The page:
Fair enough, then again, it's only April. The real issue at hand is not the response given by the Fed's V.C. (after all what is he going to say). No, the real near comical aspect of all this is just how matter-of-fact and "all-seeing" they believe their arguments to be. One would think with what is of public record from their "assessments" to their "reasoning" as to why they chose a death grip to the zero bound, to then suddenly once after the election results not only found the courage to raise, but decided to raise twice within 90 days while basically shouting from the top of the Eccles building that not only were more raises on the table, but also the balance sheet.
The problem for the Fed of late has been - no one has been listening, and basically, no one's cared. This (in my opinion) is what truly terrifies the Fed. And if you watched both their tone and tenor, along with their arguments, as to why now, not before, not any later, but right now was the time to go full-bore on raising rates and cutting the balance sheet, you could see the real reason behind it: They were (are?) terrified of loosing all this new-found power and adulation.
For nearly a decade (yes, it's been that long), the Federal Reserve along with central bankers everywhere have been the ones in near complete control of the global economy via their differing iterations of QE programs. And what do we have to show for all this economic "wisdom"? Let's use the Federal Reserve of Atlanta's Quarterly GDP report for a reference of efficacy shall we?
Germany's Merkel encouraged U.S. will consider EU free trade deal
German Chancellor Angela Merkel fueled expectations of a future EU-U.S trade deal on Sunday, saying she was "very encouraged" talks were being looked at after her recent trip to Washington.
Merkel, speaking at the opening of the 70th annual Hannover Messe trade fair, said Germany was opposed to protectionism and trade barriers, and would continue to work for trade agreements like the one signed between the European Union and Canada.
"I also feel very encouraged by my visit to the United States that negotiations between the EU and the United States on a free trade agreement ... are also being looked at," she said. Merkel's comments came after the London Times reported on Saturday that U.S. President Donald Trump had warmed to a deal with the bloc after meeting Merkel in March.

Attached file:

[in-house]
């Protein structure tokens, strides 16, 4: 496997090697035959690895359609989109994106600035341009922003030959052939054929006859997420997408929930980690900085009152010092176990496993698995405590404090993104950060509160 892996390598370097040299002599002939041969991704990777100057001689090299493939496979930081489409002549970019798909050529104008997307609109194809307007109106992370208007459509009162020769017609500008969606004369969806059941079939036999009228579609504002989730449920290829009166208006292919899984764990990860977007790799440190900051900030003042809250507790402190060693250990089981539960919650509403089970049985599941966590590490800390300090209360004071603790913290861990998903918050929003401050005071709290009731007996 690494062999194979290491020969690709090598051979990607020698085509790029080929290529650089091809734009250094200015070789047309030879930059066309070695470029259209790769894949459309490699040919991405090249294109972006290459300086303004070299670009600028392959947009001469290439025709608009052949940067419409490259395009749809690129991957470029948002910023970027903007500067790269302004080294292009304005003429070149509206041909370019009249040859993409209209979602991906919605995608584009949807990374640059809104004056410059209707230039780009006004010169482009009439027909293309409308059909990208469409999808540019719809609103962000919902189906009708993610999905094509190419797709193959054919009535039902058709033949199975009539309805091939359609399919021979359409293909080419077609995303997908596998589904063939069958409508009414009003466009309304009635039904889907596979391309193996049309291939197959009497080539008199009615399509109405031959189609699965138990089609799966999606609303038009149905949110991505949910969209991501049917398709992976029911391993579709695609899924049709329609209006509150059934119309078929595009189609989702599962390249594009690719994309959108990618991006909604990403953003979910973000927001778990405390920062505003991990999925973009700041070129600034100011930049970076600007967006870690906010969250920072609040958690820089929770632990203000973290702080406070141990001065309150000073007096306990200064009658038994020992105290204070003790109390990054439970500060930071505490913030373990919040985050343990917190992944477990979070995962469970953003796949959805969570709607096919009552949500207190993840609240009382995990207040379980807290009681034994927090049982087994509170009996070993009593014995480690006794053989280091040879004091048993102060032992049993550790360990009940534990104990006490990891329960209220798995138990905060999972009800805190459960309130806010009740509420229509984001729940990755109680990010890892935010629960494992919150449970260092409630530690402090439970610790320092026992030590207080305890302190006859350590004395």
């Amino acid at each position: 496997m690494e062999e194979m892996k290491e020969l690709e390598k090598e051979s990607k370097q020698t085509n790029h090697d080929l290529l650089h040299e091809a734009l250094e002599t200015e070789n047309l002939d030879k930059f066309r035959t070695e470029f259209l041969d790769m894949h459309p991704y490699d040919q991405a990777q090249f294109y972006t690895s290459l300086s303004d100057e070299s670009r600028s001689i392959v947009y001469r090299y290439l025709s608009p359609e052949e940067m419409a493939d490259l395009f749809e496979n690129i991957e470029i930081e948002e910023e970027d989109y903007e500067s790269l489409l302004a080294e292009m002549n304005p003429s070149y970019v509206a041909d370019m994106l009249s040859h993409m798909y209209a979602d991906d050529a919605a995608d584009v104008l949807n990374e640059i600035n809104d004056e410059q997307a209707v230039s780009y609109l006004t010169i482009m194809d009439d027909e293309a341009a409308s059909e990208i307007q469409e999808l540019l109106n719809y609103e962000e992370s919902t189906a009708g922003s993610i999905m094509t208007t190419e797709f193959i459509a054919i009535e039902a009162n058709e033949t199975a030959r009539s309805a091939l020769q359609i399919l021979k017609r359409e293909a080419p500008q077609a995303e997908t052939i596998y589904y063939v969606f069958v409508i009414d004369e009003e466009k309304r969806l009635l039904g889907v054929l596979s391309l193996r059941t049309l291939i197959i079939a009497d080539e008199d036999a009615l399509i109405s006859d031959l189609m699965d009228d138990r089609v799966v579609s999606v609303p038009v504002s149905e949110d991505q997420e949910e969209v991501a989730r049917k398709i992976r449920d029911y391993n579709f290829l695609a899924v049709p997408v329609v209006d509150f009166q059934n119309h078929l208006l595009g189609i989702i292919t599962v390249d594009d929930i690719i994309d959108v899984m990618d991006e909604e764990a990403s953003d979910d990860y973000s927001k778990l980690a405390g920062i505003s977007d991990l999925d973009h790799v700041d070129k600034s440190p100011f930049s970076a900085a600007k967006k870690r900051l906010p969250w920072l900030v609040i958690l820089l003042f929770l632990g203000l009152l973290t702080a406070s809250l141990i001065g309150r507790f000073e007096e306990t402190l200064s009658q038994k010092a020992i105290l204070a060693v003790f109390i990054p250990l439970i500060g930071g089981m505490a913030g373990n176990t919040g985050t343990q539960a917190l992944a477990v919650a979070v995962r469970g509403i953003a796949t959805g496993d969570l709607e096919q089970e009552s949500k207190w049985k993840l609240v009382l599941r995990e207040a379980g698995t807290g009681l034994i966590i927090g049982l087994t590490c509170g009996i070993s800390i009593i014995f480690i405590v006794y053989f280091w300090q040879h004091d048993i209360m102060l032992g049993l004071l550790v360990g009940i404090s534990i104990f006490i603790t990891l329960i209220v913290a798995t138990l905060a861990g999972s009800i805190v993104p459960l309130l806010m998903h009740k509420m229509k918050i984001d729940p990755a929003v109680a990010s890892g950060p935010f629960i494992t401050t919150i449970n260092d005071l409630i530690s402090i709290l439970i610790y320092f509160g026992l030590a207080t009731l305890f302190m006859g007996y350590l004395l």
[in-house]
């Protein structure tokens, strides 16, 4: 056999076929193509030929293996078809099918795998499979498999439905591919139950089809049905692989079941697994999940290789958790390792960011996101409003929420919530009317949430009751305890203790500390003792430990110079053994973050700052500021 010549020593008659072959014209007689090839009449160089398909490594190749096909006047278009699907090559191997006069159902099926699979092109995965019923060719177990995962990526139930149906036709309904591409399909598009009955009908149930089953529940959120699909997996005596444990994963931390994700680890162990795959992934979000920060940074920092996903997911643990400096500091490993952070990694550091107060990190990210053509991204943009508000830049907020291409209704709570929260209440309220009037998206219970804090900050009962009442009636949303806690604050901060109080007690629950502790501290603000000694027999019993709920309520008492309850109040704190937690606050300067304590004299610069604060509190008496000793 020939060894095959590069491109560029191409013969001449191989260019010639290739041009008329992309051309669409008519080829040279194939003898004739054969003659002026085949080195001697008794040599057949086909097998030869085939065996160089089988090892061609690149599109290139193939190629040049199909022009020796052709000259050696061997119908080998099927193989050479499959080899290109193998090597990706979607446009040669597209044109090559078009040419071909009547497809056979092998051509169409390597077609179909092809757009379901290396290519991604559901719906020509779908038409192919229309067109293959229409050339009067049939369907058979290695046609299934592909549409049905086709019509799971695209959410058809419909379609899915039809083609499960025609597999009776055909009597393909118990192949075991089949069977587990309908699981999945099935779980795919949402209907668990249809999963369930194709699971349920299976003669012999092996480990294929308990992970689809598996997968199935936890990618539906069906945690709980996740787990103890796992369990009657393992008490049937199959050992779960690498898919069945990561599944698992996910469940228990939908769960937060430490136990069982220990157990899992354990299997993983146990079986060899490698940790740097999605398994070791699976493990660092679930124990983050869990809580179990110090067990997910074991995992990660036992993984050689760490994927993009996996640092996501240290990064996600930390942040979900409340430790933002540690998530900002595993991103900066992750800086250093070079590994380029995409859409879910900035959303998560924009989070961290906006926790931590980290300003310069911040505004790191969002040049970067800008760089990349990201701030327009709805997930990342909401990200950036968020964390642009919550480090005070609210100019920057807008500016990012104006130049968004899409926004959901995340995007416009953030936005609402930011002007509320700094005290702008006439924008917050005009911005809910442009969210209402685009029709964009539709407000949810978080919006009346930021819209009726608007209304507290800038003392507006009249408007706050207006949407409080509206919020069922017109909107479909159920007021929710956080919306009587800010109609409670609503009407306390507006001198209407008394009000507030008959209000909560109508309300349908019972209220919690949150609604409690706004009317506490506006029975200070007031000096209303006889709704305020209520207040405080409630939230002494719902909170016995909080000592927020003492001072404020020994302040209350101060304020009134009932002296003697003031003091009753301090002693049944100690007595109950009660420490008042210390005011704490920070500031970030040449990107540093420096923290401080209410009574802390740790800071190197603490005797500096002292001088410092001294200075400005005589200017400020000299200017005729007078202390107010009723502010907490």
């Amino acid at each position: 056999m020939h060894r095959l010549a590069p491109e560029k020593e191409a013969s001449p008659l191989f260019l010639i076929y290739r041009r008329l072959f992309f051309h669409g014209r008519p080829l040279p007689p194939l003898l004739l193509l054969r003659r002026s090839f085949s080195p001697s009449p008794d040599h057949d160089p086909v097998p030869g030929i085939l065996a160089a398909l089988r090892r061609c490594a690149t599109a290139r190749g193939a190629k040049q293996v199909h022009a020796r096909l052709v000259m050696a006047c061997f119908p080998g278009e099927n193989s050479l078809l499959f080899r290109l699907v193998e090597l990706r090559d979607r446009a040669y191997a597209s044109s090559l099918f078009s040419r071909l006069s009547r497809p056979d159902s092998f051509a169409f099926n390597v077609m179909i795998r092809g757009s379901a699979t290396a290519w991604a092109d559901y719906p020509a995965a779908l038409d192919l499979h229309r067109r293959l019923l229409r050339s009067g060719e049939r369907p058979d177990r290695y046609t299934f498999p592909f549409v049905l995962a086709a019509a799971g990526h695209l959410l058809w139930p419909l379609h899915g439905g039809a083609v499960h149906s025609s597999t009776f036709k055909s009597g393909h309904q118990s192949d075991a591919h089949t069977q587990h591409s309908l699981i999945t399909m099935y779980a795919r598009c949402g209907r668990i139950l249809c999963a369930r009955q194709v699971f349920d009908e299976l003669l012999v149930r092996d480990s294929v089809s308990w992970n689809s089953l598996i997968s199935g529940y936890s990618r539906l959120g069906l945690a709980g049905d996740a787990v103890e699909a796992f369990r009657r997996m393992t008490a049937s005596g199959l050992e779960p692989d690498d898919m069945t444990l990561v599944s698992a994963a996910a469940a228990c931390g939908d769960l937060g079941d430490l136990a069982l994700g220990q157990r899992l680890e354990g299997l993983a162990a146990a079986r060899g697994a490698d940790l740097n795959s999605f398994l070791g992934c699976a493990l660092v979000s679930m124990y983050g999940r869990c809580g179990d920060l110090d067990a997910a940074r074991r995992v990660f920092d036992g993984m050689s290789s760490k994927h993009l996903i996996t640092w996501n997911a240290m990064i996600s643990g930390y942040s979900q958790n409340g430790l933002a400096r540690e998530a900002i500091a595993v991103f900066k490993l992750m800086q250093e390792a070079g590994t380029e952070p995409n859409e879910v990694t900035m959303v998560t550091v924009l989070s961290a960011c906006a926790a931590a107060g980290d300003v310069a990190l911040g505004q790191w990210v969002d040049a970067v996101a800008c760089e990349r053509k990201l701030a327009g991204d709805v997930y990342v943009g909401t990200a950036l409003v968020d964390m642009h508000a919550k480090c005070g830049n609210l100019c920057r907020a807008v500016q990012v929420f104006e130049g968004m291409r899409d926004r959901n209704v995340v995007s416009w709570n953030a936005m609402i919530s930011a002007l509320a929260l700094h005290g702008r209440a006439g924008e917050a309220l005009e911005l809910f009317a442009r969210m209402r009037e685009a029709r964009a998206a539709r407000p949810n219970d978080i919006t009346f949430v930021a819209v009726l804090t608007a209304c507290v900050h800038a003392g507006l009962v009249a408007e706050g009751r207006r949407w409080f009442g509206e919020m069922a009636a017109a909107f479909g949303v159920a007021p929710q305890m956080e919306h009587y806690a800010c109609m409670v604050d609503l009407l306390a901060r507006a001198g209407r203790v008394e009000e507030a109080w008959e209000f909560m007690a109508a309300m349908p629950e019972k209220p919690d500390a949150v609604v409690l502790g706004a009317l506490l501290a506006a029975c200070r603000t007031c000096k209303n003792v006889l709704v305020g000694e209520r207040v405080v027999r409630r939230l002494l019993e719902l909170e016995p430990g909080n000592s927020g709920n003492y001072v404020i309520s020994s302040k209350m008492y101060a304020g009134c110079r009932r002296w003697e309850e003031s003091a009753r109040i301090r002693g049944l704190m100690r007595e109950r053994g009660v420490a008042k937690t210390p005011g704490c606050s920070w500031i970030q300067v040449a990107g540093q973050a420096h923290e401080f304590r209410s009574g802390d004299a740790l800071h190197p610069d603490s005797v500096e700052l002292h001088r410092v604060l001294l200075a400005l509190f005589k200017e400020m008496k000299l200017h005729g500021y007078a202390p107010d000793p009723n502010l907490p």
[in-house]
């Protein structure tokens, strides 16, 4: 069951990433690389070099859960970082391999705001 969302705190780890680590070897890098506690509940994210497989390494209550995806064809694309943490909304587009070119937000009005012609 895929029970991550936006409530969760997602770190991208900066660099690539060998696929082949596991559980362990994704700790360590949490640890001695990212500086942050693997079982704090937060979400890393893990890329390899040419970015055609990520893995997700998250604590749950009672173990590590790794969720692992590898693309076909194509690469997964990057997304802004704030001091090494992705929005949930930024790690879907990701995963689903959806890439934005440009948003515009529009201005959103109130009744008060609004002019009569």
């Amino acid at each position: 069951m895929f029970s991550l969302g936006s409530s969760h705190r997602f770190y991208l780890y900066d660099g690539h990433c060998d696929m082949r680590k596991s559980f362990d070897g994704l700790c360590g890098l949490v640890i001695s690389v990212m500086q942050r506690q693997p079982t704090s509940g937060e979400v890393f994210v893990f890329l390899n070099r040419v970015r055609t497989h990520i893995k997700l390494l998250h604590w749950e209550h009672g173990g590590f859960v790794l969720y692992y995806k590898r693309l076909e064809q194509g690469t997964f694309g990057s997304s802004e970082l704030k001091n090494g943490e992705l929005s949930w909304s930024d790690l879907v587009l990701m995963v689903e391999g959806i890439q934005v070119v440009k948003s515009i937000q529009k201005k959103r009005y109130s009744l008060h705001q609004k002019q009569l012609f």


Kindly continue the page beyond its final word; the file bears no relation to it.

A source close to the White House was quoted as saying that there had been a "realization" in the Trump administration that a trade deal with the EU - allowing the tariff-free exchange of goods and services - was more important to U.S. interests than a post-Brexit deal with Britain.
The average millennial worker makes less than the average baby boomer did in 1975
The United States has enjoyed extraordinary economic progress over the past four decades, but average incomes for today's young workers are lower than they were in 1975. Over the past four decades, young American workers saw their average incomes decline by 5.5 percent after adjusting for inflation, according to new figures published Wednesday by the U.S. Census Bureau. In 1975, workers aged 25 to 34 had a median personal income of $37,000 in modern dollar terms. In 2016, that number was down to $35,000.
Earnings have declined despite the fact that today's young people are better educated than 40 years ago. Thirty-seven percent of young people had a bachelor's degree last year, compared to 22.8 percent in 1975.
In part, experts say, the decline in average incomes results from new impediments to financial success that confront millennials, but that older Americans did not have to overcome. A more unequal economy presents fewer opportunities for younger workers. Young people today must compete with a well educated labor force, while young people in the past often had an advantage over older workers who were less qualified.